PM Binyamin Netanyahu and FM Avigdor Lieberman 311 (R).
(photo credit: Ronen Zvulun / Reuters)
Prime Minister Binyamin Netanyahu met with Foreign Minister Avigdor
Lieberman Saturday night in an attempt to persuade him to support budget
cuts to government ministries, designed to fund free early childhood education. During the
meeting, Lieberman reportedly reiterated that he will vote against the
prime minister's proposal if it is brought to a ministerial vote on
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Meanwhile, the Prime Minister's Office said that the cabinet was unlikely to vote on the planned budget
cuts on Sunday, Army Radio reported Saturday night. Government officials said
that the issue would not be decided upon in one meeting, and would
likely require further discussion, according to the report.
Lieberman first expressed his position on Friday, speaking at at Israel
Beiteinu headquarters in Jerusalem. He said that while he supports free
education for all children from age six months, he believes that the policy
should only apply to families in which both parents work and served in
the army. He explained that people can in this way pay for the education
via taxes and their service to the country.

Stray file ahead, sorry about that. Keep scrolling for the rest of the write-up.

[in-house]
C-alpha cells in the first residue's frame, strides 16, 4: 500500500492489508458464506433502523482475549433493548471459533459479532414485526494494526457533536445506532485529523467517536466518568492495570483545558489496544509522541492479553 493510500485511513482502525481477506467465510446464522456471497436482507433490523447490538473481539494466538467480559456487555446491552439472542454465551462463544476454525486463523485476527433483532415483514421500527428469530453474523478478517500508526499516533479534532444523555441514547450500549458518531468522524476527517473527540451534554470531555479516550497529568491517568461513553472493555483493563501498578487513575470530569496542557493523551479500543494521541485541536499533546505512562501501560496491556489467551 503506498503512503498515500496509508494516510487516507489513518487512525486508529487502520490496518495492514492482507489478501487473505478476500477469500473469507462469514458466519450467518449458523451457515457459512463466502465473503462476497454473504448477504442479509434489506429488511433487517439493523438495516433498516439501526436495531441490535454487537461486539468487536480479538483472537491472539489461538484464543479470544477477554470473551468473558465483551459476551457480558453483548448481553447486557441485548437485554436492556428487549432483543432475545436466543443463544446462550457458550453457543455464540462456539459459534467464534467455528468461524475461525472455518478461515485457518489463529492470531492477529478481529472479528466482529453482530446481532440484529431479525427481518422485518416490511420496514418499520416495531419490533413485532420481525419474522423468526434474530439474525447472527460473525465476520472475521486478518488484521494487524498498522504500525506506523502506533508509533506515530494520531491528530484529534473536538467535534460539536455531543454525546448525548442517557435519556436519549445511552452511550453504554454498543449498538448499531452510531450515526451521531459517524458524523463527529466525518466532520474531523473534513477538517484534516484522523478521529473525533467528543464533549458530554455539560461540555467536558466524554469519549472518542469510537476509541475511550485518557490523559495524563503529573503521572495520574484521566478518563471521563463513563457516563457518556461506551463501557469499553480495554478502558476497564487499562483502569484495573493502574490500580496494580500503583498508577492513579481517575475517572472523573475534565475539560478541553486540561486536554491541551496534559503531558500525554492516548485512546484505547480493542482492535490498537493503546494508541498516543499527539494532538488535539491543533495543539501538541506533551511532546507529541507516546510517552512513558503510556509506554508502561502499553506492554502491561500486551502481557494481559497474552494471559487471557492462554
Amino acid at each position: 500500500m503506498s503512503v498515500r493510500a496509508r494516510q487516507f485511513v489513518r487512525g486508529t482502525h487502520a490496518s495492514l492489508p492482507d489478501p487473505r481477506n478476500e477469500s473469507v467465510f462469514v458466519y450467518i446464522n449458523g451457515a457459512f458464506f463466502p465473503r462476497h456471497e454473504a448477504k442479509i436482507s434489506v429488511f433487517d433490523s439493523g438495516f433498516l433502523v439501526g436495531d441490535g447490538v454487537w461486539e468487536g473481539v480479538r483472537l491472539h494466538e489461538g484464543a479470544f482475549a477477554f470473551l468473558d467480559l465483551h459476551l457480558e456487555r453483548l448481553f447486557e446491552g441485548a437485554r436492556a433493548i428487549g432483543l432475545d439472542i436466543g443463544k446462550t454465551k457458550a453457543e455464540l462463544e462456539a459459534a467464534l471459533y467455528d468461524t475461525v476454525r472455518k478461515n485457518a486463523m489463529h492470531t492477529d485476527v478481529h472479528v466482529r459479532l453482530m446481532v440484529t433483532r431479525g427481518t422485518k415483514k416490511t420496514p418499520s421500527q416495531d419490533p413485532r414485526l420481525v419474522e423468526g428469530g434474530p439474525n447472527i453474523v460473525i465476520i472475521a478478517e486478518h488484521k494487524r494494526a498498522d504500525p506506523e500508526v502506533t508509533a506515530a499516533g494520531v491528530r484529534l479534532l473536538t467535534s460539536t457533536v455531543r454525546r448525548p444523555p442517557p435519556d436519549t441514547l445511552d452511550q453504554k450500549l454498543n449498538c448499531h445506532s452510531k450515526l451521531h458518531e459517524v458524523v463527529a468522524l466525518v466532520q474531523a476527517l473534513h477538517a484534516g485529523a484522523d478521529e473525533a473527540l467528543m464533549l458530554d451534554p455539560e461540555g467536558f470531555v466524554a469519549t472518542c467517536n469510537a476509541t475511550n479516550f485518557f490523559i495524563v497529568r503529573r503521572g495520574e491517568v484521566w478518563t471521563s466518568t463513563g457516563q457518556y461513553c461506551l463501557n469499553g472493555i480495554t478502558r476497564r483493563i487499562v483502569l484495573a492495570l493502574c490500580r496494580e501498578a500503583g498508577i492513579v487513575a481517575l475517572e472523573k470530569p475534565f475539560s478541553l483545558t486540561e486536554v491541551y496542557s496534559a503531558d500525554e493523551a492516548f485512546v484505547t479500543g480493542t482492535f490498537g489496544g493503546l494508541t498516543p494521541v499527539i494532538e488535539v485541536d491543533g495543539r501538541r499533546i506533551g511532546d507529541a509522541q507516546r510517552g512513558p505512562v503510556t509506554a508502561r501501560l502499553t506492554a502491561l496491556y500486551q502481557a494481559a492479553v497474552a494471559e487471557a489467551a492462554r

"A state's power is not
only measured by its advanced weaponry, but also by its soldiers'
motivation, so they know that the state will take care of them after
they serve," Lieberman told his party's municipal committee. "Our goal
should be to alleviate the burden on those who served in the army and
pay taxes, and carry all of [the country's] weight on their backs."
the same time, the Foreign Minister said, the state should not fund
"extremist groups" such as Islamic Movement supporters or
anti-government haredi groups such as Sikrikim and Neturei Karta.
On Sunday, Prime Minister Binyamin Netanyahu announced that the defense budget would be cut
, along with those of all other ministries, in order to fund free education from age three.
Lieberman said on Friday that Netanyahu's plan is "insufficiently level-headed and examined, and was made haphazardly."
"The easiest thing to do is to cut all of the ministries, and take from
health, welfare and public security, but in that way, many citizens will
be harmed," he explained.
Israel Beiteinu ministers plan to vote
against the prime minister's proposal, when it is brought to a
ministerial vote on Sunday, and bring their own, alternative plan.
suggested that ministries' budgetary surpluses be used to fund early
childhood education, instead of transferring them to defense expenses.Lahav Harkov contributed to this report